Annie E. Conner, age 97 of Monroe died August 26, 2006. A resident of Walton County most of her life, she was a member of the Monroe Congregational Holiness Church for over 55 years and was retired from Carwood Mfg. Co. Funeral services will be held 2:00 pm Tuesday, August 29, 2006 in the Monroe Congregational Holiness Church. The Rev. Billy Autry will officiate. Interment will be in Westlawn Memorial Cemetery, Grandsons will serve as pallbearers. She is survived by three daughters: Louise C. Baker of Monroe, Joyce C. Loy of Lawrenceville and Violet C. Towe of Hoschton; one son: Roy A. Conner of Monroe; one sister: Beulah Mae Moon of Loganville; seven grandchildren, ten great grandchildren, nieces and nephews. The family will receive friends from 4 until 8:30pm on Sunday and from 6 until 8pm on Monday. Arthur Bowick, Inc., Funeral Directors are in charge of arrangements, 770-267-2594.




Jeannette Meadows, 76, of Norcross, GA., died Friday August 25, 2006. Arrangements by Bill Head Funeral Homes and Crematory Lilburn/Tucker Chapel, 770-564-2726. *



Sue Ray Carlos, age 79 of Snellville, GA died August 25, 2006. Arrangements by Tom M. Wages Funeral Service, Inc., Snellville Chapel, 770-979-3200, *

Natural wonder

Golfing Gwinnett: Pair of aces

Hank and Debbie Maxwell are admittedly not the best golfers around.

Center still not open years after promise

BUFORD - Wildlife officials are going back to the drawing board for a gateway to the nature center promised to the community in exchange for a mall seven years ago.

Engagement Announcements

Brasher - Ludwig

Norm and Kathy Brasher of Lawrenceville announce the engagement of their daughter, Amanda Leigh Brasher of Lawrenceville, to Alston Frank Ludwig of Olive Branch, Miss., son of Frank and Cathy Ludwig of Olive Branch, Miss.

If war can't be won, we need a new plan

War is a performance business. That is, if you get in it, you better win it. Stalemates are not acceptable, especially in America, where we worship victory and do not suffer defeat easily.

Despite what revisionist historians say, the U.S. did not lose militarily in Vietnam; we simply did not defeat the communist enemy. And shortly after we withdrew, they violated the signed treaty and took over South Vietnam.

Wedding Announcements

Pedelty - Wilkens

Laura Elizabeth Pedelty and Garon James Wilkens were married on June 17 at the Church of Christ in Snellville. Harold Savage officiated the ceremony.

Quick trips provide well-deserved respites

Did the school year creep up on you too fast? You may have missed the window for week-long vacations, but that doesn't mean you have to ditch the quick getaways. Try a mini-break to locations throughout the Southeast - there are choices to fit everyone's time frame and budget.

Growth, not gas prices, fueling bus ridership

LAWRENCEVILLE - More students are riding school buses this year, local districts say, but students piling onto the buses are a result of growth, not parents trying to save gas money.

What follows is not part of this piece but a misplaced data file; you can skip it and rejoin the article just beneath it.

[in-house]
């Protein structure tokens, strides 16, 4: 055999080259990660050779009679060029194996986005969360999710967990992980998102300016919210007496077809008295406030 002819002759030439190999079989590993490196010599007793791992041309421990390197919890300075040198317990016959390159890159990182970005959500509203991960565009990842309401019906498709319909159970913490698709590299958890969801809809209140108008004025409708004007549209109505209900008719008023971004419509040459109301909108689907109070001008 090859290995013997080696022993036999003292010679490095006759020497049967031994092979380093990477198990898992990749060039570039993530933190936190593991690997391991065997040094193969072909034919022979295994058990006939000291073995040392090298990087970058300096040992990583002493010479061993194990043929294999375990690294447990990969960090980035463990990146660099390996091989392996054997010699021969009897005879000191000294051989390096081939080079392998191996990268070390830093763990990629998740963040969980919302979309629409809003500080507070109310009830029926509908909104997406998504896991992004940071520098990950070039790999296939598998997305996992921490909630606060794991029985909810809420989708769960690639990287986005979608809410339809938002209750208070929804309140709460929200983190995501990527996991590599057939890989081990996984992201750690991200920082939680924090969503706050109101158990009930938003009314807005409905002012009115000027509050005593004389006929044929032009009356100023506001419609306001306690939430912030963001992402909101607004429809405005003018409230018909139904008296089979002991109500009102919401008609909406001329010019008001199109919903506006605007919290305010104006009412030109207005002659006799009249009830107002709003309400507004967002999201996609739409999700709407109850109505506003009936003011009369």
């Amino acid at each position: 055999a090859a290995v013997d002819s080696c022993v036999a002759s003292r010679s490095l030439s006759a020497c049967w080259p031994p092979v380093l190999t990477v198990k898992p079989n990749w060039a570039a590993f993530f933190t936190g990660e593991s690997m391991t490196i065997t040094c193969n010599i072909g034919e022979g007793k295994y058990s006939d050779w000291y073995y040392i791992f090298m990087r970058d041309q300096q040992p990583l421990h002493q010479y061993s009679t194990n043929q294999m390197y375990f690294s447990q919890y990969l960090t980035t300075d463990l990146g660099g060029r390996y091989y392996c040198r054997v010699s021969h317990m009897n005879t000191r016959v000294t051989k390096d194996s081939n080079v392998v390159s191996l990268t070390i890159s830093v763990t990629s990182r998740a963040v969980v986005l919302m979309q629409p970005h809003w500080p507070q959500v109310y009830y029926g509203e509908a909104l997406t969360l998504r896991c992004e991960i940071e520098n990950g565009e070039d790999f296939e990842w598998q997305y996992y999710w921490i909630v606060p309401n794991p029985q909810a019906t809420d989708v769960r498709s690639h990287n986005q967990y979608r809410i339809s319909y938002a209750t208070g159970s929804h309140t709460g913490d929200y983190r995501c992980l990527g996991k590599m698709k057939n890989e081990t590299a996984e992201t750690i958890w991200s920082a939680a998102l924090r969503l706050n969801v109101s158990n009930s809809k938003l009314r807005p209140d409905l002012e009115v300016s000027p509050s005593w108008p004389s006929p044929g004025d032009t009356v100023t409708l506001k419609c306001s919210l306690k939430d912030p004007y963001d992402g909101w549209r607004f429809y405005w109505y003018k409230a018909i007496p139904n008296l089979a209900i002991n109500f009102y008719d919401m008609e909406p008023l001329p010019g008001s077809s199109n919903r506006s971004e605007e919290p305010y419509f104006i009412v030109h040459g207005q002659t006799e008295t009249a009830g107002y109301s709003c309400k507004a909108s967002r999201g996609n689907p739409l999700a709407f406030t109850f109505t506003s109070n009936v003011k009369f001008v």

Book festival features more than 100 authors

If you like to read, be sure to check out downtown Decatur next weekend. The city will host its first book festival, which will be attended by authors from across the country.

Prep roundup: Peachtree Ridge wins Diamond title

BUFORD - Peachtree Ridge defeated Loganville 6-4 on Saturday in the championship game to win the Diamond Division title of the Hawk/Bulldog Invitational softball tournament at Bogan Park.

Gwinnett Gab

Driver offices

closing for holiday

LAWRENCEVILLE - All customer service centers for the Department of Driver Services statewide will be closed Sept. 2 and will reopen Sept. 5.

The Conyers' administrative offices and the Customer Call Center will be closed Sept. 4 and will reopen Sept. 5. Many services may be done via the Agency's Web site

Girl wins large cabbage contest

DULUTH - Small cabbage plants were given to each third-grader at Chattahoochee Elementary School last spring.

Raina Davis grew the largest cabbage in the "Cabbage Program" contest sponsored by Bonnie Plants. Raina cared for her "Cabby" through the early part of July when she harvested the nine and a half-pound vegetable.

Security plan aims to spark Gwinnett Village revival

LAWRENCEVILLE - Within two years, Chuck Warbington said, people are going to look back at Gwinnett Village and wonder at how far it has come.

End of summer grilling

Add new flavors to your Labor Day cookout

Though it seems like summer ended as soon as the kids headed back to school, officially, a little of the season is still left. Luckily, there's also one last three-day weekend to celebrate.

Author talks about writing 'The Whole World Over'

When author Julia Glass begins writing, she starts with one important ingredient. "Every piece of fiction that I write starts with a single character," Glass said.

Ann Roberts

Ann Roberts, age 65 of Lawrenceville, died Friday, August 25, 2006. Funeral Services will be held 11AM Monday, August 28, 2006 in the Lawrenceville Chapel of Tim Stewart Funeral Home ...

Annie E. Conner

Annie E. Conner, age 97 of Monroe died August 26, 2006. A resident of Walton County most of her life, she was a member of the Monroe Congregational Holiness Church ...

Jeannette Meadows

Jeannette Meadows, 76, of Norcross, GA., died Friday August 25, 2006. Arrangements by Bill Head Funeral Homes and Crematory Lilburn/Tucker Chapel, 770-564-2726.

Freddie Lee Keeler

Mr. Freddie Lee Keeler, age 51 of Buford, GA passed away August 25, 2006. Memorial service will be on Tuesday, August 29, 2006 at 6 P.M. at the Chapel of ...

Sue Ray Carlos

Sue Ray Carlos, age 79 of Snellville, GA died August 25, 2006. Arrangements by Tom M. Wages Funeral Service, Inc., Snellville Chapel, 770-979-3200,

Bien Thi Son

THI Bien Thi Son, age 30, of Lawrenceville, GA passed away on August 23, 2006. Surviving are: Husband: Duy Pham, Lawrenceville, GA; Son: Dylan Pham, Lawrenceville, GA; Sister: Katie Thanh ...

Harold E. Trader

Harold E. Trader, age 57 of Gainesville, died Saturday, August 25, 2006. Arrangements by Tim Stewart Funeral Home, 2246 Wistyeria Drive, Snellville, GA 30078, 770-979-5010,